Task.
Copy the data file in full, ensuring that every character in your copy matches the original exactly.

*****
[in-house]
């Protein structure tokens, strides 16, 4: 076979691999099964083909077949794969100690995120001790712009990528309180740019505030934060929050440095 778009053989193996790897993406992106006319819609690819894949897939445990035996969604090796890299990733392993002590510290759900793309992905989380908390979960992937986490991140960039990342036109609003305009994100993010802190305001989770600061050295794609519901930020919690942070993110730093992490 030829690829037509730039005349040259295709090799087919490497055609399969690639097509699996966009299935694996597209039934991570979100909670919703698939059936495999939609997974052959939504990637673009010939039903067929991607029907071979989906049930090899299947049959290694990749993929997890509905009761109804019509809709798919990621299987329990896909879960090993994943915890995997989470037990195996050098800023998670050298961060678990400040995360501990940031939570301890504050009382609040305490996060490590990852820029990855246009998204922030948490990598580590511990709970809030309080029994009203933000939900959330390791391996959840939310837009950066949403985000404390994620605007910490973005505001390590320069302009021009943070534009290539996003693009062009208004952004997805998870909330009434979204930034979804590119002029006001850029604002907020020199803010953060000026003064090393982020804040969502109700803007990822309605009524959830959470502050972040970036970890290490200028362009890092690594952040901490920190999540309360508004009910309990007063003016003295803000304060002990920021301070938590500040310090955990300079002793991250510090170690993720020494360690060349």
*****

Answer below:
[in-house]
């Protein structure tokens, strides 16, 4: 076979691999099964083909077949794969100690995120001790712009990528309180740019505030934060929050440095 778009053989193996790897993406992106006319819609690819894949897939445990035996969604090796890299990733392993002590510290759900793309992905989380908390979960992937986490991140960039990342036109609003305009994100993010802190305001989770600061050295794609519901930020919690942070993110730093992490 030829690829037509730039005349040259295709090799087919490497055609399969690639097509699996966009299935694996597209039934991570979100909670919703698939059936495999939609997974052959939504990637673009010939039903067929991607029907071979989906049930090899299947049959290694990749993929997890509905009761109804019509809709798919990621299987329990896909879960090993994943915890995997989470037990195996050098800023998670050298961060678990400040995360501990940031939570301890504050009382609040305490996060490590990852820029990855246009998204922030948490990598580590511990709970809030309080029994009203933000939900959330390791391996959840939310837009950066949403985000404390994620605007910490973005505001390590320069302009021009943070534009290539996003693009062009208004952004997805998870909330009434979204930034979804590119002029006001850029604002907020020199803010953060000026003064090393982020804040969502109700803007990822309605009524959830959470502050972040970036970890290490200028362009890092690594952040901490920190999540309360508004009910309990007063003016003295803000304060002990920021301070938590500040310090955990300079002793991250510090170690993720020494360690060349």